I was sickeningly aware that I only had S$130 in my pocket, and I was certainly not going to empty my wallet as I still needed to get back. I told him precisely that. He shook his head.

“It’s OK. I just thought I’d get better seats, that’s all,” he said, as he turned a loving look at Jane.

All the better to cushion Jane’s delicate derrière, no doubt, I thought. I told myself resolutely: you’ve waited all your life to watch Phantom and you’ve paid a bomb to get here, so the least you can do is enjoy the show, dammit.

I could barely wait for the play to be over. As the curtain was raised, I extracted some notes from my wallet and pressed them grimly into Freddy’s palm, eliciting a raised eyebrow from Jane. Drawing myself to my full height, I shook her hands.

“Nice meeting you. I’d better go off before the MRT stops operating.” I walked off without waiting for their reply.

Threading through the graffiti-covered corridor leading to the City Hall MRT, I realised there wasn’t a soul in sight. A bunch of teenage boys directed catcalls and wolf whistles, reminding me that this may be Singapore but it was way too late for a woman to be out alone. As if to rub more salt into my wound, the only other passengers in my coach was a canoodling couple.

Lost in my misery, I was only vaguely aware of a disembodied voice announcing sepulchrally: “This stop... Noveena...” This was where I was supposed to get off! I vaulted out of the MRT in seconds before the doors slammed shut.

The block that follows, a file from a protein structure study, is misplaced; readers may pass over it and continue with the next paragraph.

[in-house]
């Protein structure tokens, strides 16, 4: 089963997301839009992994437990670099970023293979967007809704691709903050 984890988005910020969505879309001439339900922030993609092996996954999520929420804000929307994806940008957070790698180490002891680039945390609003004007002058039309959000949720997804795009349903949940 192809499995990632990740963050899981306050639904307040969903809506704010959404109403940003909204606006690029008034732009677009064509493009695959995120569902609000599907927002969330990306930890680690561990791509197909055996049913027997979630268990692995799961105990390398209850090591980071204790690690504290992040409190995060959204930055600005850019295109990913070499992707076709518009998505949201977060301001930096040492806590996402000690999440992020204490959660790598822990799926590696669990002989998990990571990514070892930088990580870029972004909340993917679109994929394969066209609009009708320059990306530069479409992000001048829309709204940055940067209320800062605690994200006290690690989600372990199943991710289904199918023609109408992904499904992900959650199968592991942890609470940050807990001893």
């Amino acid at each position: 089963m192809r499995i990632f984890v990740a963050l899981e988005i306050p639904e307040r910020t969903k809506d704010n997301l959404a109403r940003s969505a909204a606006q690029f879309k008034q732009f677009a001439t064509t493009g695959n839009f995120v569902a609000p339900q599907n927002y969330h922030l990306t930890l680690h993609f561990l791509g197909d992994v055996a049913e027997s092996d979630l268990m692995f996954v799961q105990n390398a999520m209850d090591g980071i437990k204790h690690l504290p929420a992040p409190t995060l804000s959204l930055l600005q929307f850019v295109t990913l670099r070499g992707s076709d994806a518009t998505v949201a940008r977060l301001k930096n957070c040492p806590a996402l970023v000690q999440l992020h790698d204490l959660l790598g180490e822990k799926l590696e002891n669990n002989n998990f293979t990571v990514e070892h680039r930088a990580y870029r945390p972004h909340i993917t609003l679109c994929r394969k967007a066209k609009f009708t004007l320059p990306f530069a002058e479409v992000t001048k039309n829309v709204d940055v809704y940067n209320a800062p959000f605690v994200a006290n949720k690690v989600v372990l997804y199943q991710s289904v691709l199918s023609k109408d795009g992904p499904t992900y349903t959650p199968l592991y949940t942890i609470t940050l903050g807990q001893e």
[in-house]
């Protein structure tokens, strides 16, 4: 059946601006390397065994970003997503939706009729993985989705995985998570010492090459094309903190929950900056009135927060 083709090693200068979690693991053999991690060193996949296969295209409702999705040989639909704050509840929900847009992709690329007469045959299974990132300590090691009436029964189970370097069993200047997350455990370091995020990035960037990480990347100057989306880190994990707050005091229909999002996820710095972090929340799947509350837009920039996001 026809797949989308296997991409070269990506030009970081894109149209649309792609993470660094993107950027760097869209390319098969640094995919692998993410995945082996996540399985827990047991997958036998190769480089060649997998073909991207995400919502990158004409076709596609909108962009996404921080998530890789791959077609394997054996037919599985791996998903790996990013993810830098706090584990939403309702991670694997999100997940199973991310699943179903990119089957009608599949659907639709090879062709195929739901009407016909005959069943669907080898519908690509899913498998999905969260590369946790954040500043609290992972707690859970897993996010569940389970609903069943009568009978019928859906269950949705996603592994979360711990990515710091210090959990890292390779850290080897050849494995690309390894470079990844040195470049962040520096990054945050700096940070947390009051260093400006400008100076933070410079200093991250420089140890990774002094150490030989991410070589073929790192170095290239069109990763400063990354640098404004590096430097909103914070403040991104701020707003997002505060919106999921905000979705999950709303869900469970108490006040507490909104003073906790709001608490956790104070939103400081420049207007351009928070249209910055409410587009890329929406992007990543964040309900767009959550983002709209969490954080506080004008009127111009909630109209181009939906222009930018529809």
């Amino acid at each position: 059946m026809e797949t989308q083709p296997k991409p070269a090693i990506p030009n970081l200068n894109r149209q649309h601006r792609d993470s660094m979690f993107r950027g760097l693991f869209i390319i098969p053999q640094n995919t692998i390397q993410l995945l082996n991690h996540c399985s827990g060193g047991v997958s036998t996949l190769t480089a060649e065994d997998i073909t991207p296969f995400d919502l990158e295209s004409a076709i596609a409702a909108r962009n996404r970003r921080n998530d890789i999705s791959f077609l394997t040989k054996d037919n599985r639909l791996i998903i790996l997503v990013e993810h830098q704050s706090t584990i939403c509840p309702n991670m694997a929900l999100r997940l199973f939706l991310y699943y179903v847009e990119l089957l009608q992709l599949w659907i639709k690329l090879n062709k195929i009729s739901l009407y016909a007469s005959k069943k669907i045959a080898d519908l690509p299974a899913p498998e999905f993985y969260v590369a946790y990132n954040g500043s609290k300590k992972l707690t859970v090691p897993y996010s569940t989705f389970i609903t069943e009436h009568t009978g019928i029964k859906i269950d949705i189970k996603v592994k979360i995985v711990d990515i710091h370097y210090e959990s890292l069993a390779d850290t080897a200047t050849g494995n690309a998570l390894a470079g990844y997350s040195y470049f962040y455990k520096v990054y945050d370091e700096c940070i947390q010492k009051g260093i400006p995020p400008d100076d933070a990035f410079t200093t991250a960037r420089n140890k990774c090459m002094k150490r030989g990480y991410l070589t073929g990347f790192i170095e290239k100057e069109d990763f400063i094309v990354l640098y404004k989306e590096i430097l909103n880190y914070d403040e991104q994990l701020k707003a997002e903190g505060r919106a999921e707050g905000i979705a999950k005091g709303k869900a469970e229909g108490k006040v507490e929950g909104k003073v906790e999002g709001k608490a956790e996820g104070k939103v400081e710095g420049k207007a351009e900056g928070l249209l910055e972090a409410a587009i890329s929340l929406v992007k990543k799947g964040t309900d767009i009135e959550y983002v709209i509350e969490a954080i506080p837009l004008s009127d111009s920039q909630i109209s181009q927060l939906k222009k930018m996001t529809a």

“How was the play?” Mariean asked, opening the door. I tottered unsteadily towards the sofa.

“Terrible. He didn’t even bother to walk me to the MRT station.”

“I ask you about the play and you tell me about your ex. How many years have you broken up?”


“You guys have broken up so long, you can’t expect him to behave the same way anymore.” Mariean had never been one to mince her words. “People now got girlfriend already. Besides this is Singapore; he knows you will be safe.”

“I am still a stranger in a strange land!” I exploded. “Let’s see whether he sends an SMS to check if I’m OK.”

Obviously he never did. They are after all exes for a reason. Bitter much?

For the record, I wrote that nearly 10 years ago. Re-reading it, I still reel from the anger in those words –or as a friend put it, “More potent than Wong Lo Kat (a bitter medicinal tea).”

But you know what? Last week, I saw the Phantom poster on the walls of a London tube station – yes, I did make it to Europe! – and I got excited again and asked my friend, “Hey, I’ve never seen it in a proper West End theatre. Wanna go?”

In celebration of the month of love, I would tell my younger self and everyone who’s had a bad breakup: get used to goodbyes because they’re just as much a part of life as hellos; treat your friends well because one day they’ll do what Mariean did: take you out for dinner, drinks and dancing, leave you with such a bad hangover you can barely remember your name, and you’ll love them for it; and someday, the real thing will walk into your life and make you realise everyone else before that was just rehearsal.

Alexandra Wong ( knows that sometimes life can be a cruel joke. Enjoy the drama anyway, because one day you may share the experience for a laugh – and it won’t even sting.

Tags / Keywords: Navel Gazer, Alexandra Wong, relationship, breakup, ex, West End theatre, Phantom Of The Opera